In the Covid-19 fight, truck drivers are on the front lines. As always.

John G Smith

Empty shelves panic buying

It didn’t take long for the panic buying to begin.

Oh, I had heard the stories about people hoarding toilet paper as news of the Covid-19 outbreak emerged. I simply laughed off such buying sprees. There was already a new package of rolls tucked into a closet at home.

The reality of the situation didn’t really set in until I ventured out for a regularly scheduled grocery run.

The shelves that would usually hold toilet paper and paper towels were bare. The dairy case was also devoid of milk. There was plenty of produce and meat to be had, but many other family staples – pasta, pasta sauce, ketchup, frozen vegetables, and frozen pizzas — were long gone.

There was no need to load up the cart any more than usual. I have enough faith in the supply chain to know that the shelves will be restocked. It won’t be long until people who stocked their pantries with toilet paper will realize that they don’t need to buy anymore, for a long while.

When plans emerged to tighten the Canada-U.S. border, I remained confident that the trucks would continue to roll, and that truck drivers who cross the line on a map would be exempted from voluntary 14-day isolation periods.

It’s because those who work in the trucking industry recognize that truck drivers provide an essential service – one of the lifelines that holds society together. If you got it, as we all like to say, a truck brought it. The temporary gaps in store shelves might help to remind members of the general public.

Still, I worry about anyone on the front lines of this fight.

The business of trucking continues despite so many changes and challenges. Truck drivers have informed us about shippers that won’t accept paperwork or create new barriers to facilities. There are new cleaning measures to consider for the trucks themselves. As governments discuss plans to shutter offices, trucking associations want to know what that will means if permits and licences expire. Tighter border procedures mean new questions to answer. And what services will be available for drivers when they pull into a truck stop?

As the Today’s Trucking and trucknews.com team chases down answers to questions like these, I know there are other questions that we can’t address, though.

Those who climb behind the wheel have their own families to worry about, their own pantries to stock, their own concerns about the state of the economy, their own questions about public health, their own need to stay healthy.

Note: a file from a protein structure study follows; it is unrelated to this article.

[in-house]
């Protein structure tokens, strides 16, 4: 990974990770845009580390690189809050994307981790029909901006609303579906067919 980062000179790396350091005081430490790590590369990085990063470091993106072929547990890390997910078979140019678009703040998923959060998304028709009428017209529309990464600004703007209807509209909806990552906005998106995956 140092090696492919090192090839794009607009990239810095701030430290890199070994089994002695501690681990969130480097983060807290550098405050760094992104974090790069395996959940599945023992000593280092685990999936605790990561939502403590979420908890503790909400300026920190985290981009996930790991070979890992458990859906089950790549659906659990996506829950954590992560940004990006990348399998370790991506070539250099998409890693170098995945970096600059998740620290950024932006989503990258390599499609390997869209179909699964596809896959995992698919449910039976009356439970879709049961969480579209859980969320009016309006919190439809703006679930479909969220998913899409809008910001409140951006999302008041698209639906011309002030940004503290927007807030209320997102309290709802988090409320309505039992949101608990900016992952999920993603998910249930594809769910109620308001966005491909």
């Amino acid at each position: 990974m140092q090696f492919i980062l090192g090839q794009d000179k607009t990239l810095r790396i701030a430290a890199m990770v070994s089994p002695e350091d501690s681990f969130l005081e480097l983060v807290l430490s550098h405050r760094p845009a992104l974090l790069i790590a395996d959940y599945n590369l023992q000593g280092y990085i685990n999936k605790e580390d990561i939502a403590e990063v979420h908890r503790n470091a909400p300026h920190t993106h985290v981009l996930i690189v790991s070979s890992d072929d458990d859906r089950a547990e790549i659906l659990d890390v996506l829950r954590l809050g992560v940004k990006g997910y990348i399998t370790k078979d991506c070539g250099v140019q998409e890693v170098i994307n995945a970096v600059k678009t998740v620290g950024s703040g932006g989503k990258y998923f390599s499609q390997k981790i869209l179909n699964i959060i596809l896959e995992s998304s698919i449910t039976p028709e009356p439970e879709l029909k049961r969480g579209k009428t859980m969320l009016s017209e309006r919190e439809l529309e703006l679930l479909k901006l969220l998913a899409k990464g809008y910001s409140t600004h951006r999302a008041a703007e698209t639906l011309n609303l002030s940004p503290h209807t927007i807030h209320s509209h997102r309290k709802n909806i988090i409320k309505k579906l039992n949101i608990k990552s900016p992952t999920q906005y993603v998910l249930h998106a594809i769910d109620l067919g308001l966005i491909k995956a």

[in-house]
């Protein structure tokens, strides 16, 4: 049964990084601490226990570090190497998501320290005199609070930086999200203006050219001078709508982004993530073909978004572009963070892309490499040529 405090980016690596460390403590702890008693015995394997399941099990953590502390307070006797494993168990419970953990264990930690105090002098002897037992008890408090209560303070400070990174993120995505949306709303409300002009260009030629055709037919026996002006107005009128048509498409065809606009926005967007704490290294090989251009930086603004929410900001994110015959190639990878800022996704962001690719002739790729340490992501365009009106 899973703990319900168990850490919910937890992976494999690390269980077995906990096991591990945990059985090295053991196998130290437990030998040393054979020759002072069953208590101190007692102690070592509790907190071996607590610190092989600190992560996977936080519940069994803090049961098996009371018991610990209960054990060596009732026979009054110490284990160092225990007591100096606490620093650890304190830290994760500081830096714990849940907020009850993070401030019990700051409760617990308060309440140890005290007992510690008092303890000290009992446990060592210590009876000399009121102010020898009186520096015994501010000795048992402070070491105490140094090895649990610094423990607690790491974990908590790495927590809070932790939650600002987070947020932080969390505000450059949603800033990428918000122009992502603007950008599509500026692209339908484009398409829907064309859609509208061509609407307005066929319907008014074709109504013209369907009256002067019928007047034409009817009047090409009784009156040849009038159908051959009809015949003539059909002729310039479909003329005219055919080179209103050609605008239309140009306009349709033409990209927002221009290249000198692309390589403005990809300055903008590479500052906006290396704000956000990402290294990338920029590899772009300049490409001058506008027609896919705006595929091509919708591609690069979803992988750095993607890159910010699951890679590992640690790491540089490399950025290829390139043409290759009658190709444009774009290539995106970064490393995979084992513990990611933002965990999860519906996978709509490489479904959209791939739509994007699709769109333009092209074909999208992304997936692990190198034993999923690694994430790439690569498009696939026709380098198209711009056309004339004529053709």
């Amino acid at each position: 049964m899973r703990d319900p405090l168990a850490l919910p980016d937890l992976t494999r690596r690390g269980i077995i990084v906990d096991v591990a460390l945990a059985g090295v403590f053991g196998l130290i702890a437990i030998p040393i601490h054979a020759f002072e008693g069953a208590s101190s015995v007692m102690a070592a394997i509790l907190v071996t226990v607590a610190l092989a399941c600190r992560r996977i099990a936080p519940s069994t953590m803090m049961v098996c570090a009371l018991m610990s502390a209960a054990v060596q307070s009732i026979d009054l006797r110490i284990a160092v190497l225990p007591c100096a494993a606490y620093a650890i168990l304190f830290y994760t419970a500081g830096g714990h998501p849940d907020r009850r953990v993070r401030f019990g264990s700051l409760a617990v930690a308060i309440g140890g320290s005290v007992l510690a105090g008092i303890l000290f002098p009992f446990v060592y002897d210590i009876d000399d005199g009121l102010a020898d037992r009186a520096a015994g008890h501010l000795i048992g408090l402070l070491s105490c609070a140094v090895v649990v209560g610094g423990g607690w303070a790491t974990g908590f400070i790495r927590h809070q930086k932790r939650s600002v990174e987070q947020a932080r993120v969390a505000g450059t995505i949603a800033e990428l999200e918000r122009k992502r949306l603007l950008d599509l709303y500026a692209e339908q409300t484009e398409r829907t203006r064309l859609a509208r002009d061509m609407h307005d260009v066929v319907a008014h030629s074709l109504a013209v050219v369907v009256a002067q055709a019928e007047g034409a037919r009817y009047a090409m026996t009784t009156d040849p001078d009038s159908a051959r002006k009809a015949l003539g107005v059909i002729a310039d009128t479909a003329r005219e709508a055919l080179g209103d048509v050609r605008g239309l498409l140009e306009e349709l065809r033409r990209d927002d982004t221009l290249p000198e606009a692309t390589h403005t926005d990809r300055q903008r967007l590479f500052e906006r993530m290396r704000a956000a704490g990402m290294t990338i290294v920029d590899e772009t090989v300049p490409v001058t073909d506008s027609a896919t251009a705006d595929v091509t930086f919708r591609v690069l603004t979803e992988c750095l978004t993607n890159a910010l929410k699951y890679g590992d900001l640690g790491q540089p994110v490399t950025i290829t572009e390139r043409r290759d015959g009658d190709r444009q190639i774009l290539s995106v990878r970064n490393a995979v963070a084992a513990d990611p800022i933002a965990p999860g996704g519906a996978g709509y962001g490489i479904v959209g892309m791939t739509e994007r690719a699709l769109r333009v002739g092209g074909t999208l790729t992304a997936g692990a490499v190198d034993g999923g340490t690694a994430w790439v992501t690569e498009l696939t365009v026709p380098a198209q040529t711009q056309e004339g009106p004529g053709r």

But when it’s time to roll, they drive. Because that’s what truckers do.

They deserve our thanks and recognition for that.

John G Smith

John G. Smith is the editorial director of Newcom Media's trucking and supply chain publications -- including Today's Trucking, trucknews.com, TruckTech, Transport Routier, Canadian Shipper, Inside Logistics, Solid Waste & Recycling, and Road Today. The award-winning journalist has covered the trucking industry since 1995.

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  • Not the first time truckers have put there life second for the welfare of everyone else. The trucks never stop rolling. Sure would be nice to get some thanks for the job we do not that we ever ask for it. We do it because it has to be done. To my brothers of the road be careful out there and stay healthy and safe. Thank you John for saying something long overdue.

    • My husband is also a trucker and they don’t get any praises or thanks what so ever. Without you guys this world would be in famine. Let’ give a great big Hell Yeah to the truckers.s

  • Keep well all of you that are serving our countries with providing all of us the necessities by delivering them to places where we can access them in order to be comfortable during this difficult time.
    I would also like to say that on a regular daily basis you have tolerated people in vehicles cutting you off, driving slow and generally making your travels difficult on a daily basis. Please enjoy your travels as there will be less vehicles on the road during this difficult time.

  • How about giving truck drivers a nice big bonus for a change we are hard workers Year around no matter if there’s a pandemic we are still hard workers we always go 24 seven and always go the extra mile for everybody. I am happy to be serving the country I’ve been out here for 45 years I just want to say everybody stay home Us truckers will take care of you. Tk u

  • Thank you John. Also it will be greatly appreciated if we the trucking companies can get FAIR rates to go to all locations across Canada and US. As we all know the small scale trucking industry is literally dying in Canada due to cheaper freight rates and high costs for insurance, fuel and repairs… I urge all the brokers out there to be FAIR when you are offering the rates to the trucking companies. All these companies are at higher risk because their drivers are on the roads and with the increase in COVID-19 cases, we don’t even know when there will be a restriction imposed for the drivers travelling to and from US-CAN.

  • As a truck driver working on the front line should it be that our government should make companies supply their front line workers with proper safety clothing ie gloves and masks??? The food chain I work for is called Booker which is owned by Tesco’s and they have only put up some hand sanitiser at the depot and supplied a tub of wet wipes that drivers can take some from to use to clean the inside of the truck cab at the start of the shift. I feel that we are being sent out to do our job on the front line which in the situation we are all in with Covid-19 it is scary and stressful and having to do it without any health protection!!